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The Rise of Facial Recognition in China’s Real Estate Market

Some homebuyers counter the rise of facial recognition technology in real estate offices by wearing helmets during their visit.

Manya Koetse

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The issue of Chinese real estate agents using facial recognition techniques to collect information about their clients has sparked privacy concerns among Chinese social media users.

 
– By Manya Koetse, with contributions from Bobby Fung
 

A recent news report by Southern Metropolis Daily exposes how more and more real estate offices in China are working with facial recognition technologies to collect personal information about their prospective clients.

This is not the first time that the widespread use of facial-recognition techniques in the real estate industry receives attention in Chinese media. In 2019, some blogs already raised concerns over the use of such techniques and the negative impact it could have on homebuyers.

But why would the real estate industry benefit from buying expensive face recognition systems?

One reason is that these AI techniques could earn those within the industry a lot of money while reducing time-consuming conflicts over commission fees.

Using facial recognition within the real estate industry solves existing problems regarding the practice of commissions and splits in compensation, as the techniques can register when, where, and how often a certain client visited, and through which channels the eventual property purchase was made.

Besides the fact that the registration of biometric information violates the privacy of visitors, it could also mean they, as homebuyers, are losing out on big money. First-time visitors, not yet registered by the smart facial recognition cameras, can get much higher discounts.

The report by Southern Metropolis Daily claims that homebuyers could end up paying up to 300,000 yuan ($45,560) more when buying property if their face was previously recorded.

This is, among others, because agencies make a distinction between homebuyers who first come to view a property following a real estate agent’s own marketing campaign (a ‘natural visitor’ 自然到访客户) and those who have come through an intermediary (‘渠道客户’). In the latter case, the company also has to pay a commission fee to the intermediary.

This system has led to some potential homebuyers wearing helmets when visiting a real estate agency. Images of a certain ‘Brother Helmet’ (头盔哥) viewing property previously attracted attention online.

One of the companies that is mentioned by Southern Metropolis Daily as providing this kind of smart camera systems to companies is the Shenzhen-based Myunke (Mingyuan Yunke 明源云客), an internet company focusing on the “intelligent transformation and upgrading” of real estate marketing.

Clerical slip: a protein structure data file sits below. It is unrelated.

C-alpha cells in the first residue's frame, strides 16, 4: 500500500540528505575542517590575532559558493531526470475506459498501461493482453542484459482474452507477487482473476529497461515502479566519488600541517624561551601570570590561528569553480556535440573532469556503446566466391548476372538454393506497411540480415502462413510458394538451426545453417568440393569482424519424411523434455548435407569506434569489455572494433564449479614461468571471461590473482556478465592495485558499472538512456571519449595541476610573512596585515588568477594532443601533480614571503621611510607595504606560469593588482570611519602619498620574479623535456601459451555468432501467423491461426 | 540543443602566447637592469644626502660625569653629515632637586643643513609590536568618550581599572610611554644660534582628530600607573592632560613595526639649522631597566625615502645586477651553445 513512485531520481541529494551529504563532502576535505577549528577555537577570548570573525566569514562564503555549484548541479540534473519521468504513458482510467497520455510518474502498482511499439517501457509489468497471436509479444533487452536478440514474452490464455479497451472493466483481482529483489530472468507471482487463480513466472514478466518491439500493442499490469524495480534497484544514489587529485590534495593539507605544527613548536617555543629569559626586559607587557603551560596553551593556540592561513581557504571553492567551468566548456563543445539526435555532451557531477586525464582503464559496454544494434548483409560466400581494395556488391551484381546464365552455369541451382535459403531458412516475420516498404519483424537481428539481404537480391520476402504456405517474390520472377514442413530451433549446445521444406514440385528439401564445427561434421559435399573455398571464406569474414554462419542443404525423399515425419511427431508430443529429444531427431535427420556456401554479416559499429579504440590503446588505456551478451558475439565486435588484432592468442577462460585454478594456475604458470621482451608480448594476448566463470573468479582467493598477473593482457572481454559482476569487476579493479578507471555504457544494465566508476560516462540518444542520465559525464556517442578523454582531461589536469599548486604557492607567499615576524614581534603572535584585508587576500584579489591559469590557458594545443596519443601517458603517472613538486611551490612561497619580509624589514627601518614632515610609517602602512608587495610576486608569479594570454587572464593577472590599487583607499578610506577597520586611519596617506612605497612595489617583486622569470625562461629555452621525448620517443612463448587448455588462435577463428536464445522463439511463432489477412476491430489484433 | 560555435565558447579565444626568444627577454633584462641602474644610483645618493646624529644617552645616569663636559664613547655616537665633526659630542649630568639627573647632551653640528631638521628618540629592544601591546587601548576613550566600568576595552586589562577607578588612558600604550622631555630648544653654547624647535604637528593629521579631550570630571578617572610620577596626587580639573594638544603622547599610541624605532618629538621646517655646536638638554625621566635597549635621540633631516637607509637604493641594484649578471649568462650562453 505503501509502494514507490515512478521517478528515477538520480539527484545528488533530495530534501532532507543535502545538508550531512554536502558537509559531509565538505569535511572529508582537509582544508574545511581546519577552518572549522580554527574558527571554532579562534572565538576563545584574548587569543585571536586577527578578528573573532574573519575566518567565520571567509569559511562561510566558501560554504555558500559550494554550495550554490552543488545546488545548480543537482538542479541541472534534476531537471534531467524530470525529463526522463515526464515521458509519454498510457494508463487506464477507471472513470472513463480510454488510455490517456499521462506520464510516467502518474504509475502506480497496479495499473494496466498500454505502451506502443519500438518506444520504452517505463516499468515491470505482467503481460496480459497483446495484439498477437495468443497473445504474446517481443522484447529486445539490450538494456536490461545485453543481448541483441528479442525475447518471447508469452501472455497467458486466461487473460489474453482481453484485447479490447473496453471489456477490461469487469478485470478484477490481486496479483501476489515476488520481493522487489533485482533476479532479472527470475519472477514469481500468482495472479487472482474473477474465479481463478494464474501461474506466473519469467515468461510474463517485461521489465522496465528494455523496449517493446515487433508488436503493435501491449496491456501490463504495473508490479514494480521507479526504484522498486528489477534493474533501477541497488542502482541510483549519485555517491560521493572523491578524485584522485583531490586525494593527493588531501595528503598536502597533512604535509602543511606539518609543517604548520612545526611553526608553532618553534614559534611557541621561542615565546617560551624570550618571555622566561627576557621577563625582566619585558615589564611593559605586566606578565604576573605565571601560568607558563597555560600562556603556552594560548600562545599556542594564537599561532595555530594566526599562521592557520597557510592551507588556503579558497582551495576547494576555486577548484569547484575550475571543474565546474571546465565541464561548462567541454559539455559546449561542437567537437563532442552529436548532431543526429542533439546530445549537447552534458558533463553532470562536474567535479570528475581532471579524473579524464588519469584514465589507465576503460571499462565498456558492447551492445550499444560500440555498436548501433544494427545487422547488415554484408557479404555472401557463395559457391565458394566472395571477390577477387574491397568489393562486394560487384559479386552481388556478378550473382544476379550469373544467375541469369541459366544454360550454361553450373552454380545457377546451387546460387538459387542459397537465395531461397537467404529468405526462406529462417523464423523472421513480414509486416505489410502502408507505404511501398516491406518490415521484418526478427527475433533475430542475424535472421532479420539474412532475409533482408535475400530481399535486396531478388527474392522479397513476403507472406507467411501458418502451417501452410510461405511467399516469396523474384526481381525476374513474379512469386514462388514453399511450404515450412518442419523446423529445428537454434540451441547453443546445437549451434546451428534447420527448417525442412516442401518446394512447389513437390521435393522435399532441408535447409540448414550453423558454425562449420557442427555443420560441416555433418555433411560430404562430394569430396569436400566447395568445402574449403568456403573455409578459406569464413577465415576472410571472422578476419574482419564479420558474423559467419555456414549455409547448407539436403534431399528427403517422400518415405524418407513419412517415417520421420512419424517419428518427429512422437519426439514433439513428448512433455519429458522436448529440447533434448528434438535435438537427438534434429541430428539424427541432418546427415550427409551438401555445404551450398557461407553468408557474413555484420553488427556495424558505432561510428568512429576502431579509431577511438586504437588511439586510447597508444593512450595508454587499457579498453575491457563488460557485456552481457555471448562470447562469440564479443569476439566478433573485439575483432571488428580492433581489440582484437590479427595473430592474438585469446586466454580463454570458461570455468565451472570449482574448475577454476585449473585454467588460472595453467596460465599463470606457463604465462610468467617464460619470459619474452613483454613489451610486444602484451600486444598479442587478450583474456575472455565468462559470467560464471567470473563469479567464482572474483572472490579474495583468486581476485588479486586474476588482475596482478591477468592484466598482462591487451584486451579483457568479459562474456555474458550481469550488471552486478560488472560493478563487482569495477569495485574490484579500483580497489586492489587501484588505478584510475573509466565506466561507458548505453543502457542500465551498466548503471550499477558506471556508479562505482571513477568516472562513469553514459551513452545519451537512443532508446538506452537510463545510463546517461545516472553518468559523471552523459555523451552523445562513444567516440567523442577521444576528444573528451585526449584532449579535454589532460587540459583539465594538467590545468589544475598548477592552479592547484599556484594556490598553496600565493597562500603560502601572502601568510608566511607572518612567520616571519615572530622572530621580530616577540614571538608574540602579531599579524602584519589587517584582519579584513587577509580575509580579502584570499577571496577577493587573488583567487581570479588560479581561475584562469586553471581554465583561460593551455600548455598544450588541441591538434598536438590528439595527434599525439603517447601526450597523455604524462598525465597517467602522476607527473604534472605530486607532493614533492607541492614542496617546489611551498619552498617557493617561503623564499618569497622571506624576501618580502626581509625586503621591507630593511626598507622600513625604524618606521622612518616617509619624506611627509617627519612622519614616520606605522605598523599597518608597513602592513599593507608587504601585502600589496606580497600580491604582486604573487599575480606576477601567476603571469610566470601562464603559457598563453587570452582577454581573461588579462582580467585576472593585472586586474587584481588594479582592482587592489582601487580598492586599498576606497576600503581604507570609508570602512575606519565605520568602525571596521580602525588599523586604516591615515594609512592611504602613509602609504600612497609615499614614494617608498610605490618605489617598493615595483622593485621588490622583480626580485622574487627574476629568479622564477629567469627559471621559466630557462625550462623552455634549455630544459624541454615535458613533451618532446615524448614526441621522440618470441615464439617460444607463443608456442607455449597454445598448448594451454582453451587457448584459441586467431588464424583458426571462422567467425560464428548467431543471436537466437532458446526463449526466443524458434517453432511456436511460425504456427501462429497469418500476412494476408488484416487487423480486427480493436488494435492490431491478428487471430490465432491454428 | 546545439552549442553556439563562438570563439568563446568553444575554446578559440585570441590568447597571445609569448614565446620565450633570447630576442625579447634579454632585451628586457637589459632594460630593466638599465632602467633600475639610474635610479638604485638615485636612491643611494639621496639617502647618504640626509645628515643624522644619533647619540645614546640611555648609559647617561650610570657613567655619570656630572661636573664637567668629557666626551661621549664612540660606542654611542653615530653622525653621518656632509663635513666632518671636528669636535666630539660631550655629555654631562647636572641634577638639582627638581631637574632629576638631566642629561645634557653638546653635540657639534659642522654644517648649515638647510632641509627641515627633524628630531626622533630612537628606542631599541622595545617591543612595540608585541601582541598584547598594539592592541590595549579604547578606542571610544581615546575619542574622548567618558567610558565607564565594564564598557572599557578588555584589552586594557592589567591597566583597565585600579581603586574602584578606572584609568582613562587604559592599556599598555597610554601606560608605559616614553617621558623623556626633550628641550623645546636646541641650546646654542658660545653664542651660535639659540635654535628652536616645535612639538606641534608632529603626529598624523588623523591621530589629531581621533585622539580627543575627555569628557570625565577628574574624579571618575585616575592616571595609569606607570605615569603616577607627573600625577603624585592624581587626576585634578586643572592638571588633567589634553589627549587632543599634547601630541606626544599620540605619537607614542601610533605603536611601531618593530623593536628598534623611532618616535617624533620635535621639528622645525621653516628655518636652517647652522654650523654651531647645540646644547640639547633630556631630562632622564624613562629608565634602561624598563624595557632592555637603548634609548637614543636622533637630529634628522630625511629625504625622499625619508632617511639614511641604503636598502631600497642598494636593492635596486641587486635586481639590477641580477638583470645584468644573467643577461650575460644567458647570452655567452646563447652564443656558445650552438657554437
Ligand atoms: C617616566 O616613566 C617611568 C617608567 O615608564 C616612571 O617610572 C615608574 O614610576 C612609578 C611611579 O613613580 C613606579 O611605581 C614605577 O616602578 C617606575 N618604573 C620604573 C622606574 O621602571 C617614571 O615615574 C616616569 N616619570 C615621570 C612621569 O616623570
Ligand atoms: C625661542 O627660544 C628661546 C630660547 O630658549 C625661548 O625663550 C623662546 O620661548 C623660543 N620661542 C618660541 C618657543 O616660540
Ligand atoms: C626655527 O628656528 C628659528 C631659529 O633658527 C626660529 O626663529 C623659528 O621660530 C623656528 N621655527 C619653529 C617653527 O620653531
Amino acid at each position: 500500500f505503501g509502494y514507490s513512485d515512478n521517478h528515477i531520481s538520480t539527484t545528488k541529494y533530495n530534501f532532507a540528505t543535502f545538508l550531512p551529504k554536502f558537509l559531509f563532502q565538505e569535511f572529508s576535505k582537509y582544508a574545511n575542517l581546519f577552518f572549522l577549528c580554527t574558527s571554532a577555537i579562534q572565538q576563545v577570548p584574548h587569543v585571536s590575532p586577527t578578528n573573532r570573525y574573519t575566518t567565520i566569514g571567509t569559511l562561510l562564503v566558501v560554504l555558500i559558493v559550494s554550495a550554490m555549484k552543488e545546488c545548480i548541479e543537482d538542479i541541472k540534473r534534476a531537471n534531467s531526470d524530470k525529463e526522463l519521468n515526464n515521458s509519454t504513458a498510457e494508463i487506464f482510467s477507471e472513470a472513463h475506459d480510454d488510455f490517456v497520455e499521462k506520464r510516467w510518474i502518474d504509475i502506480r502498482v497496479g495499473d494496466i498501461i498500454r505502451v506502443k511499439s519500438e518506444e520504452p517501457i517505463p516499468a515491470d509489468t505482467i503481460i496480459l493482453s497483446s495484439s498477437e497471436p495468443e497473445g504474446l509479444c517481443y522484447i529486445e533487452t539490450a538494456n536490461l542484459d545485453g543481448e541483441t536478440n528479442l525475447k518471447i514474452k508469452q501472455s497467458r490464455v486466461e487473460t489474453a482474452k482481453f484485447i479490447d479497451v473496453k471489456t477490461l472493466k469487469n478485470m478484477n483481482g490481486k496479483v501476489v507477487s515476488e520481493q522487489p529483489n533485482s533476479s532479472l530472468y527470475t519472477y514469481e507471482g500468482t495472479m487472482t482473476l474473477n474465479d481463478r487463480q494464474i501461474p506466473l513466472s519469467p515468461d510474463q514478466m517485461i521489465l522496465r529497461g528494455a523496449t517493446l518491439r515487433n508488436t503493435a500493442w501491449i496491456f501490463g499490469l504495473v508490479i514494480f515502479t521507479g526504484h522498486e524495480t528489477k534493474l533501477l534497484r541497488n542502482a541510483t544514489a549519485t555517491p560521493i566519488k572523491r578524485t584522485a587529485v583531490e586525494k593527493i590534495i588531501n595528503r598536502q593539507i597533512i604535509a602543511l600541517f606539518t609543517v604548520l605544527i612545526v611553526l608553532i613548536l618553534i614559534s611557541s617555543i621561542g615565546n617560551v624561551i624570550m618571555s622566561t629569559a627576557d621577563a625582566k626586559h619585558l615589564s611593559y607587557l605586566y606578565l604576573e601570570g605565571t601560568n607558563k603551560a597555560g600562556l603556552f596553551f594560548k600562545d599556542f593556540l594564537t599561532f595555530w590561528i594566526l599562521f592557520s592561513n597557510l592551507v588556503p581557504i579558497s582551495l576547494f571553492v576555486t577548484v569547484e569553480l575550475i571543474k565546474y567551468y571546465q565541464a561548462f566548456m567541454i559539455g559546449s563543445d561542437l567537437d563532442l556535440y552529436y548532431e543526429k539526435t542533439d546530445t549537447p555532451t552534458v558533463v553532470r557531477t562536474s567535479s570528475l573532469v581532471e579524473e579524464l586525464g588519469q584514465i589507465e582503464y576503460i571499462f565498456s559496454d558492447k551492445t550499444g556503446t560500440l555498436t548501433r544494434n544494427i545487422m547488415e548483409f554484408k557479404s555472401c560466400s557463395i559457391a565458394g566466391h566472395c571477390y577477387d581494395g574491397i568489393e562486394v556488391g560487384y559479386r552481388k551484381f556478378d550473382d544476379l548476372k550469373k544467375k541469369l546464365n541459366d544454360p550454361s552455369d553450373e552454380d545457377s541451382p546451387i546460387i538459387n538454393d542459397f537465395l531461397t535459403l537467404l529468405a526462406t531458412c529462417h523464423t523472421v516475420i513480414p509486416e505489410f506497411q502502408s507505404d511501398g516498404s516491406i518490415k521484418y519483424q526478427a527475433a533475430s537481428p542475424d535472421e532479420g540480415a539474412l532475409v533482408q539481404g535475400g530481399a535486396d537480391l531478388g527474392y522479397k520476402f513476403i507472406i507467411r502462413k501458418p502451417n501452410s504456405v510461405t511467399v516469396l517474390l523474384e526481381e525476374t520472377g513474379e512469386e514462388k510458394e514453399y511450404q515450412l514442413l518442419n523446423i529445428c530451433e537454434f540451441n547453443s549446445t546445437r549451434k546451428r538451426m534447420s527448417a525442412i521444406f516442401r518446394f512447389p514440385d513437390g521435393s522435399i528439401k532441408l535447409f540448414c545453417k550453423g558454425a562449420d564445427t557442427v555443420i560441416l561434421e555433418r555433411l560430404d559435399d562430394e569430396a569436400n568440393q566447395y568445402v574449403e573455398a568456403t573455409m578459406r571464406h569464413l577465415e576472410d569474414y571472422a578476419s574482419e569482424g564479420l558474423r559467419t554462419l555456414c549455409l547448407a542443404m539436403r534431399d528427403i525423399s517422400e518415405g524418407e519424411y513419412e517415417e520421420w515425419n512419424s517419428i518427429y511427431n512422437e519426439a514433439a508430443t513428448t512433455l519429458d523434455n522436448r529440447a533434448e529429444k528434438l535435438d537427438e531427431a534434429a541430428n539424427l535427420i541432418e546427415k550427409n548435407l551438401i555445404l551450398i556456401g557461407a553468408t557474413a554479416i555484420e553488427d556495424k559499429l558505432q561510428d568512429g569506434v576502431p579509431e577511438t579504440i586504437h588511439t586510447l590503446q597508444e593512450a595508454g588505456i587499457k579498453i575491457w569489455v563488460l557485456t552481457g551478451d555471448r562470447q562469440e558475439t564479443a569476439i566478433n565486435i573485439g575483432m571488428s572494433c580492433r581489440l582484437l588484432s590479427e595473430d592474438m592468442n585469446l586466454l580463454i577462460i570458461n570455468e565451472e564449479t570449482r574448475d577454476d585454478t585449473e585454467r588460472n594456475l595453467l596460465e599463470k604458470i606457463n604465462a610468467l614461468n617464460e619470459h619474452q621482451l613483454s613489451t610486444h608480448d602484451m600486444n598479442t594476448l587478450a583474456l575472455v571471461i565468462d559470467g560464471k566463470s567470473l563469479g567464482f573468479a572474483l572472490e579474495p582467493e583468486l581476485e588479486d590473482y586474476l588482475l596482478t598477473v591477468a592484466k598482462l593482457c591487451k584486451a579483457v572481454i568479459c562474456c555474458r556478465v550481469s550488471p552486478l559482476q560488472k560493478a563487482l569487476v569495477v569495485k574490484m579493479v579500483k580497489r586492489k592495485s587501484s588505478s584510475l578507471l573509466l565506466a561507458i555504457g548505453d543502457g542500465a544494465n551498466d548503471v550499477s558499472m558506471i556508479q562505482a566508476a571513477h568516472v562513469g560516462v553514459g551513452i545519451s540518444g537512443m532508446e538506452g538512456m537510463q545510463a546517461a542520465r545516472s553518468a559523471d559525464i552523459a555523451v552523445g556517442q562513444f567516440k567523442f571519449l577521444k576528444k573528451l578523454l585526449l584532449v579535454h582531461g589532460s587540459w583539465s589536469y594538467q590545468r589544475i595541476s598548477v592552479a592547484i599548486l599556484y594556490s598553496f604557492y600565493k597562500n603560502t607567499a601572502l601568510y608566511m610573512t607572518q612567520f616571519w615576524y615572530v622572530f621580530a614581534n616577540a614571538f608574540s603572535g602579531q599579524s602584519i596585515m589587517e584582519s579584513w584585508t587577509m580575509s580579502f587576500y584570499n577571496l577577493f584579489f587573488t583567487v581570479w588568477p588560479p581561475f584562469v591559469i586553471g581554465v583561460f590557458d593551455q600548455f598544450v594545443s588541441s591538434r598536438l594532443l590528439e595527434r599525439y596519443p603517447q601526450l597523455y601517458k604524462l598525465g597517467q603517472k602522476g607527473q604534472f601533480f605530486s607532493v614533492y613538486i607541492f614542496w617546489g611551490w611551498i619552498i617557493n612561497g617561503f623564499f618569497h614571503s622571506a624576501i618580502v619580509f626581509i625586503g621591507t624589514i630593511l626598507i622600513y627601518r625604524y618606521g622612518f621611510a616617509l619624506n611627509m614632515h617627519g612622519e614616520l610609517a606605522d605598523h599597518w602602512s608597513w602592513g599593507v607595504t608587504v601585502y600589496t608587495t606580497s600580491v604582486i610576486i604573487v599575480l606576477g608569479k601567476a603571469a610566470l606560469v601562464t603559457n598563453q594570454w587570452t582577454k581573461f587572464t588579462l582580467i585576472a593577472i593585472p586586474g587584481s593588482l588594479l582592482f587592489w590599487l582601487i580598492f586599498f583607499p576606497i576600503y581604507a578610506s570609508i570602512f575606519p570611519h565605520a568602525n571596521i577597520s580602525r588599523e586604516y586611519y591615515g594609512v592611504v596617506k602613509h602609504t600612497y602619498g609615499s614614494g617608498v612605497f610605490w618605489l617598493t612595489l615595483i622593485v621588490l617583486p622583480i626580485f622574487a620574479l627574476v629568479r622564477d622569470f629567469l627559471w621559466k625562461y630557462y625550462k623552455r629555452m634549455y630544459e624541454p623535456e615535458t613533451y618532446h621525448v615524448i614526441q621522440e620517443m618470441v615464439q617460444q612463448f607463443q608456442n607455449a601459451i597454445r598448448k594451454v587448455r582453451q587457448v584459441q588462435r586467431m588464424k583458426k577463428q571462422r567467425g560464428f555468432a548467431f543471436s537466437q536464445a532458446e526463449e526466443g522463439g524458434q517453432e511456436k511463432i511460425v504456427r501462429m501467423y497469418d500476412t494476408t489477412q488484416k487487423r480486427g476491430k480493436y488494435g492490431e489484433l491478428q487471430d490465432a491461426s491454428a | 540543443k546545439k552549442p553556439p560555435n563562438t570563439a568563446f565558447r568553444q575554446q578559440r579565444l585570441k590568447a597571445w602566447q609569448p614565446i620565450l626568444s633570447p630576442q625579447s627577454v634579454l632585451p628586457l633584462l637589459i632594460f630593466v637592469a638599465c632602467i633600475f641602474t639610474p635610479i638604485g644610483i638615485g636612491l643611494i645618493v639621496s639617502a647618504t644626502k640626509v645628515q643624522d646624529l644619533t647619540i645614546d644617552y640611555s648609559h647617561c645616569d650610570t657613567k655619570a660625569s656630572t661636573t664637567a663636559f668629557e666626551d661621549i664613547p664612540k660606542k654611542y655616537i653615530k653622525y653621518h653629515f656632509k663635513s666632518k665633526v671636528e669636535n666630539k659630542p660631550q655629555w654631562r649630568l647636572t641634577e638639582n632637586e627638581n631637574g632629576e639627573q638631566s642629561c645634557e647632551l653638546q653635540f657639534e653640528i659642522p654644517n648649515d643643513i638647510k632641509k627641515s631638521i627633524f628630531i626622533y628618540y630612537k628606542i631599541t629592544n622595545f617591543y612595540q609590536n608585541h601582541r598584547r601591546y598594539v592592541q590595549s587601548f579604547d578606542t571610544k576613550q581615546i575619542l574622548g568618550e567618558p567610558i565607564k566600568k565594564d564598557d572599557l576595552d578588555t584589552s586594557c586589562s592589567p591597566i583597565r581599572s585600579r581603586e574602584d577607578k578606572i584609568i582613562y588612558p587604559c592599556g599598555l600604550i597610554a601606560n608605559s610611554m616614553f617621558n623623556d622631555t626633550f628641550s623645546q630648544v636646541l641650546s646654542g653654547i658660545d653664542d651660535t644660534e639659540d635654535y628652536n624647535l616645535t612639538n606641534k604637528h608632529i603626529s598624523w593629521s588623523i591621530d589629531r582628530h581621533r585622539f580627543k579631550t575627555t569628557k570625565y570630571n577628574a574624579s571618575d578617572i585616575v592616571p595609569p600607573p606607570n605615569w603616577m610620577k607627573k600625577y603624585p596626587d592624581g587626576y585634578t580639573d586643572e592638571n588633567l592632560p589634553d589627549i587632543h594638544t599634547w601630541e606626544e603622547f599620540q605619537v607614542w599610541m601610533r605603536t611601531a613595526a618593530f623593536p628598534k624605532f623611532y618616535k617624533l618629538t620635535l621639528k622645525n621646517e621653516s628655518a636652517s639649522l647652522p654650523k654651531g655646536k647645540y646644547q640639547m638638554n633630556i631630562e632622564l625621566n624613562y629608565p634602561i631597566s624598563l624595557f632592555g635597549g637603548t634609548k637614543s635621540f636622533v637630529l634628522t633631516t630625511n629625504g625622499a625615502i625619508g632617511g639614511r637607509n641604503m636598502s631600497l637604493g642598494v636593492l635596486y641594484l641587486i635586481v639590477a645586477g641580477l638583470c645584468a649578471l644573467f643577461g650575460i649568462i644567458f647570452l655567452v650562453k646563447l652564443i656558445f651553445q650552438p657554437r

On Weibo, dozens of commenters suggest that the use of these techniques in China’s real estate industry is already widespread, with some sharing their own experiences as homebuyers and others saying: “I work in this industry, and it’s true.”

“Where’s our privacy?! This is too scary!”, others write, with some saying that the root of the problem lies in China’s “overly lax privacy protection.”

The ubiquity of commercial use of facial recognition has been attracting more attention recently amid rising privacy concerns.

One example is the use of built-in smart cameras by digital advertisement billboards, which measure customers’ reactions to advertisements. These digital billboard record, for example, if people look at the advertisement, how long they stay interested, and if they are male or female.

Earlier this week, a court in Hangzhou ordered a local wildlife park to delete the facial recognition data of one of its patrons, saying it was “unnecessary” and “lacked legitimacy.” An associate law professor at Zhejiang Sci-tech University named Guo Bing sued the safari park in 2019 for using mandatory facial recognition systems to register him and his wife as park visitors.

As reported by Sixth Tone, Guo decided to file this lawsuit on the grounds that the park had violated China’s consumer rights protection law by collecting sensitive personal information without the permission of its patrons.

In light of the heightened concerns around privacy and commercial use of facial recognition, a draft law to ban facial recognition systems in residential communities was recently submitted to the local legislation department in Hangzhou. This move may signal a stricter overview or even ban of mandatory collection of facial scans in residential areas.

Whether or not the use of facial recognition systems in real estate sales will be curbed any time soon is unclear. Some experts have pointed out, however, that the necessity and legitimacy of employing such techniques – which only protect the interests of the company and not the interest nor rights of the clients – is highly questionable.